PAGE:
After 35 plus years of working in professional baseball, A’s manager Bob Melvin has witnessed a lot.  

But nothing like what COVID-19 has presented.

“You think you see everything in the game, and this isn’t even about the game anymore,” Melvin told NBC Sports California from his home in Arizona. “It’s just a difficult time in our world, and everyone needs to be pretty disciplined in slowing the curve and get past this.”

Melvin, like his players and the rest of MLB, was amazed at how quickly professional sports - and regular life for that matter, came to a screeching halt last week.

“Towards the end of spring, you kind of saw this coming the last couple of days,” Melvin said. “Everything changed so quickly, it became a real uncomfortable feeling.“

An uncomfortable feeling that continues and intensifies with each day. Melvin keeps in touch with many players via text, but not many of the conversations revolve around baseball.

“And I think that’s the way it should be,” Melvin said. “You feel like you should try and be control of what the guys are doing right now, but you can’t.”

What’s most unfortunate from a sporting perspective, is the highly-anticipated season Oakland was due to begin in less than a week. There was a tremendous optimism witnessed around the A’s clubhouse at Spring Training. The manager is confident that positive energy will carry over to whenever the season begins.

“I do, and based on my conversations with the guys, them as well,” Melvin said. “I don’t think that changes, we had a good feeling in camp this year. Actually it was better as it went along.”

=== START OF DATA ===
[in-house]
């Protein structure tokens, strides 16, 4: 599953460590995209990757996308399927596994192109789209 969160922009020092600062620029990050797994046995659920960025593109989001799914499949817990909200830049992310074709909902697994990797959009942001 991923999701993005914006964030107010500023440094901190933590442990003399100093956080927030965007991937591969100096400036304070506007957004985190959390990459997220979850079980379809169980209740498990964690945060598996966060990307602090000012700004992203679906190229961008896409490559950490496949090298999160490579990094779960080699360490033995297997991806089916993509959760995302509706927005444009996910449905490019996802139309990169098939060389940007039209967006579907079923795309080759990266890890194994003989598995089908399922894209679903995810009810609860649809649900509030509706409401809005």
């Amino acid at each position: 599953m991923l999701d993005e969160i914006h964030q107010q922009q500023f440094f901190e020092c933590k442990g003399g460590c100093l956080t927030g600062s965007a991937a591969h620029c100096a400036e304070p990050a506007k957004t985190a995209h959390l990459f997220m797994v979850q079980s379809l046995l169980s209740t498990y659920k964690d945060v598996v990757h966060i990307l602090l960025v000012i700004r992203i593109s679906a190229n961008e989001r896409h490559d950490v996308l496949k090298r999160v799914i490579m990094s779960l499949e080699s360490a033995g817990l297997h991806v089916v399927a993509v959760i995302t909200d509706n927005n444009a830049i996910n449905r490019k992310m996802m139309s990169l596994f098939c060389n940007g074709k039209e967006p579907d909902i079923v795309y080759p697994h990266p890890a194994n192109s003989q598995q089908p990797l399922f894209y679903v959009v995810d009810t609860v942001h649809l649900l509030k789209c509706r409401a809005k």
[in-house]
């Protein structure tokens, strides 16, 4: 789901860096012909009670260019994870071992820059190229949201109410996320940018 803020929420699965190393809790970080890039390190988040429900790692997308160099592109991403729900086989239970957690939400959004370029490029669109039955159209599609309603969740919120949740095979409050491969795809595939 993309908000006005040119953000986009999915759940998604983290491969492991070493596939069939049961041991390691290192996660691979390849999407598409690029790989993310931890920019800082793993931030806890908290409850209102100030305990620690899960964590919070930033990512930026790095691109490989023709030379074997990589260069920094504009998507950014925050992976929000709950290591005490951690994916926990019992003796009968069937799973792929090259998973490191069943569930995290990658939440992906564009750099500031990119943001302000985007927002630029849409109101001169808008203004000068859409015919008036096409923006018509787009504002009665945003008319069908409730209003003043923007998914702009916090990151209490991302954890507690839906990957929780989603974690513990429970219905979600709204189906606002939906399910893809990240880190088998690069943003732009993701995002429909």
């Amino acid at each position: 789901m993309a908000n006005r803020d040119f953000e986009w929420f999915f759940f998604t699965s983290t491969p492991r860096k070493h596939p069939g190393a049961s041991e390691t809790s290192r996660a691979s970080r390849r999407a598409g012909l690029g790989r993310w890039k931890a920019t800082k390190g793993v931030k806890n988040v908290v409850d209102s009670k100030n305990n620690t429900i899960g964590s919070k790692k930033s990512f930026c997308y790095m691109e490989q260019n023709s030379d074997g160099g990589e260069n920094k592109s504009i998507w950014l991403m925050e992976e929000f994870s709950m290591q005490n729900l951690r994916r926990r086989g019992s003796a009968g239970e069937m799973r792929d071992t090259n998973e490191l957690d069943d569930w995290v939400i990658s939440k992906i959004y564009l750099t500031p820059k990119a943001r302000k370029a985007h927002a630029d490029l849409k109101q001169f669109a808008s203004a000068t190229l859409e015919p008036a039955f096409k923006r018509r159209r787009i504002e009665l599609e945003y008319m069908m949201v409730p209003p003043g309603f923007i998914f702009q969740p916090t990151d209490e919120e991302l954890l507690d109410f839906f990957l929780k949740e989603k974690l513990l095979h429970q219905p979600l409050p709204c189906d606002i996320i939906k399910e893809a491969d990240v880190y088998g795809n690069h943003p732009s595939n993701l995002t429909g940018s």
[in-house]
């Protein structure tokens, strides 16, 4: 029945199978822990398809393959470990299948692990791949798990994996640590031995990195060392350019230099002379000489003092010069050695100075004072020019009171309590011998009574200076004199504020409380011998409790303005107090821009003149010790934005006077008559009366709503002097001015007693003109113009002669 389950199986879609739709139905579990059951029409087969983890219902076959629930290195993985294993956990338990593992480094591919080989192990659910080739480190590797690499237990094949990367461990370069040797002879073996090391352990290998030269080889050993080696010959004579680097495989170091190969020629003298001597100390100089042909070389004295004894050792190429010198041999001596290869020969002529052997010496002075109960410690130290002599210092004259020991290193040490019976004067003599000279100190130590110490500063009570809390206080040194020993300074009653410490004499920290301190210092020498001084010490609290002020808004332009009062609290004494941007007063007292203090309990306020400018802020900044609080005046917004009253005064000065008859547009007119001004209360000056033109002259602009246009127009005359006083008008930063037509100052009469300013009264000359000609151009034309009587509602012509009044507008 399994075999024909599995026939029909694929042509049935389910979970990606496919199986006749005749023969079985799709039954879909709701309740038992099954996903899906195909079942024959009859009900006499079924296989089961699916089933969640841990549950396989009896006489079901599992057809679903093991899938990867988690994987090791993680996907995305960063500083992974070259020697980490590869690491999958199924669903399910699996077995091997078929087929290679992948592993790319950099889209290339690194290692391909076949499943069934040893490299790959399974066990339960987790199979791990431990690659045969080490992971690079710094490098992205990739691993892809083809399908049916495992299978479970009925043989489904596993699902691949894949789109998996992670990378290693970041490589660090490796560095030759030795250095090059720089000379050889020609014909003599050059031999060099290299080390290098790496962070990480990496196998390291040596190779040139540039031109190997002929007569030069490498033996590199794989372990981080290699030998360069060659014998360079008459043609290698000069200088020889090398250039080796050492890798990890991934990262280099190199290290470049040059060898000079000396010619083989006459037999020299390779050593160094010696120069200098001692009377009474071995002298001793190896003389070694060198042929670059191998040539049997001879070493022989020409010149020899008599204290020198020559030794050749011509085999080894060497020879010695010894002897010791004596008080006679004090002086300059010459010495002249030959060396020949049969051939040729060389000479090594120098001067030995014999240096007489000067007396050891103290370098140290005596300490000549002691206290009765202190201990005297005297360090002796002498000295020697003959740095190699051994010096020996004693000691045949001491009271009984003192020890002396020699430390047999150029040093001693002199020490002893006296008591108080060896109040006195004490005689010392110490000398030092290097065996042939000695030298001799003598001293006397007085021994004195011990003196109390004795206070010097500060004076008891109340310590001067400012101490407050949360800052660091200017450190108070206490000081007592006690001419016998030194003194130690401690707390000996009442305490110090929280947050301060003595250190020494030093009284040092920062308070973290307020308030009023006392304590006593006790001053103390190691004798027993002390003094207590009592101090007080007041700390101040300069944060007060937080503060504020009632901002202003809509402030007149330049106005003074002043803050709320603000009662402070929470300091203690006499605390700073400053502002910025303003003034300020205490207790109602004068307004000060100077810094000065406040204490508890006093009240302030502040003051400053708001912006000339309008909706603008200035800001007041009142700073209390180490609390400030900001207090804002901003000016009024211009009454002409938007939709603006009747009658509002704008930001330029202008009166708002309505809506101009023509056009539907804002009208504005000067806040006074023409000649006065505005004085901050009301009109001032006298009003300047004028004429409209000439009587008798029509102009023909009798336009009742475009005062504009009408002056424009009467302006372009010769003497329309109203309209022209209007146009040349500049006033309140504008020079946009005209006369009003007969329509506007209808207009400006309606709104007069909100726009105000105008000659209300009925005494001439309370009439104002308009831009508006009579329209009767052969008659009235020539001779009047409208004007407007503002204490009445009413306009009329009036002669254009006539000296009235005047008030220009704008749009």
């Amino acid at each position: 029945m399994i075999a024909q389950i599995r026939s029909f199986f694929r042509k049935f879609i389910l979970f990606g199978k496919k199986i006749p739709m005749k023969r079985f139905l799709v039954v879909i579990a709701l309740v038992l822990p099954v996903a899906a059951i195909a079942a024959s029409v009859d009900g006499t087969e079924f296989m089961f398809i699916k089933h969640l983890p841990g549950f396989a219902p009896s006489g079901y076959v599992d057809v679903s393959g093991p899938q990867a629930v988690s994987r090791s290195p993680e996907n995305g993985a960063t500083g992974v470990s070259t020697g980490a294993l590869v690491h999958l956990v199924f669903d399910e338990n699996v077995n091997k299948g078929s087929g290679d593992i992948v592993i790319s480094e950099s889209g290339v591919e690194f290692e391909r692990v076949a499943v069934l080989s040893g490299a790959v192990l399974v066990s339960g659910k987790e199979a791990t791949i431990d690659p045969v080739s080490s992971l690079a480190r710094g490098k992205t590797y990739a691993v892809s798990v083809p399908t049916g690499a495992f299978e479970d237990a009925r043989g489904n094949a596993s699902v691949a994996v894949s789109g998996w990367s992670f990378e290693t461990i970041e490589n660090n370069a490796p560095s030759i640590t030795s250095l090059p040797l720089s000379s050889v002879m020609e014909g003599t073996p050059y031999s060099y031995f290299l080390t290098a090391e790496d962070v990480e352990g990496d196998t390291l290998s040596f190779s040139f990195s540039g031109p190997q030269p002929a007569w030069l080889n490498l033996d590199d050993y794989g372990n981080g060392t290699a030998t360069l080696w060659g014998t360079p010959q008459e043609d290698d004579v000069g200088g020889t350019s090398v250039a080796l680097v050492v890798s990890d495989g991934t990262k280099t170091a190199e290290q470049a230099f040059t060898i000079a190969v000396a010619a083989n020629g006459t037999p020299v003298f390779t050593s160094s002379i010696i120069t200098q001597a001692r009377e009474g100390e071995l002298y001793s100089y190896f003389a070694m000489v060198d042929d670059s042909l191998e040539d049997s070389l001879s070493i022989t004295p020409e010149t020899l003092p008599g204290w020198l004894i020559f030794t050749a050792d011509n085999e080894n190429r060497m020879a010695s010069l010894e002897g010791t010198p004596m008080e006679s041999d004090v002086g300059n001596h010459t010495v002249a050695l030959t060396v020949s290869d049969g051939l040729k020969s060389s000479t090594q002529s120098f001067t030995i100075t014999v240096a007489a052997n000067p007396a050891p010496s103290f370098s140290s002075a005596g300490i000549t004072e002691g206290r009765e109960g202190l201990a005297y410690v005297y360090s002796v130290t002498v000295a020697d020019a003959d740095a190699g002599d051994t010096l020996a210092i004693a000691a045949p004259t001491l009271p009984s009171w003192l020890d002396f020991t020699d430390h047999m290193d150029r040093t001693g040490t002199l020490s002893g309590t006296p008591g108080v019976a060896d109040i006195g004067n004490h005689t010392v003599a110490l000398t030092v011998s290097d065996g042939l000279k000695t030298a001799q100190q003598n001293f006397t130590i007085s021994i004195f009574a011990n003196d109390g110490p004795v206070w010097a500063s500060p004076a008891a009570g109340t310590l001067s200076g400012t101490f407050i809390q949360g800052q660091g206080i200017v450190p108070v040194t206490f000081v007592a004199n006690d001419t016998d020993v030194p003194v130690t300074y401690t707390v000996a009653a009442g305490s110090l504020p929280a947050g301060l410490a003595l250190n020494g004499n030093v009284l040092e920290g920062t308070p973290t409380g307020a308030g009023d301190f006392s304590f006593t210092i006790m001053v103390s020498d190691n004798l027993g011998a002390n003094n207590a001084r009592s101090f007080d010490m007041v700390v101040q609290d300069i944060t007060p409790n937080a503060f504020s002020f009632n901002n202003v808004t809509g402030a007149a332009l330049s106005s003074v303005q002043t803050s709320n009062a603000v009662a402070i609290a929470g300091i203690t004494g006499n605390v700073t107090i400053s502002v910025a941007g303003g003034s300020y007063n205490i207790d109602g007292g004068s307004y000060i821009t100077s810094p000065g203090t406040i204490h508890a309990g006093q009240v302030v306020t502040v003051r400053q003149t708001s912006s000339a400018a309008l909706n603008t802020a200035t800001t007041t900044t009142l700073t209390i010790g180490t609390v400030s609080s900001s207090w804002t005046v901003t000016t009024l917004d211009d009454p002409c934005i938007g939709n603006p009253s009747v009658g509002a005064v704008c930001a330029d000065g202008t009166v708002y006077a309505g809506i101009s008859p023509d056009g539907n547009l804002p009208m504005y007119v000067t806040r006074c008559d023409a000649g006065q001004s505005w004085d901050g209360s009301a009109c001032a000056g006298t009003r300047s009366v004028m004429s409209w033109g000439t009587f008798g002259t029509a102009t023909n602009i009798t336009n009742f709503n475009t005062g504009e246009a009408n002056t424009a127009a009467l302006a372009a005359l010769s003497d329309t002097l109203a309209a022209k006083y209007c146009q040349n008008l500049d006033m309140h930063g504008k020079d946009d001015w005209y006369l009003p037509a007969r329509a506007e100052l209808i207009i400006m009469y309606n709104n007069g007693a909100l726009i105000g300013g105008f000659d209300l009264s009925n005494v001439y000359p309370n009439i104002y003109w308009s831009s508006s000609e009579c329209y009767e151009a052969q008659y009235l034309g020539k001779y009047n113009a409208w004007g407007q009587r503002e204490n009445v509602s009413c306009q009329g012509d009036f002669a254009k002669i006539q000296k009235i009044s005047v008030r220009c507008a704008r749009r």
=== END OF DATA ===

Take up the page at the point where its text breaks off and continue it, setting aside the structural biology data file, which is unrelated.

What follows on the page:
Some form of second Spring Training eventually will be necessary, especially depending on how long the coronavirus pandemic lasts. A condensed season also is highly possible, but getting close to the 100-game mark would be a nice milestone.

“Baseball is a long enough season where even half a season is quite a few games,” Melvin said. “Half a season is a complete NBA season, so we have that going for us as a sport.”

Melvin knows firsthand the important role sports will play when people are ready to resume a more normal lifestyle. He was part of the Arizona Diamondbacks organization in 2001 that went on to win the World Series.

“After 9/11 it was a badge of honor. And I’ve told our guys this via text, from time to time,” Melvin said. “We knew not only did we accomplish something as a team, but we were relief. We were entertainment for what was a difficult time in our history.”

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The skipper knows his current players in Oakland will be up to that task.

“More than anything, the guys want to get back so they can entertain.”

Melvin also carries confidence in the coming days and weeks.

“I know the people in our country respond really well to adversity, and I expect that to be the case again.”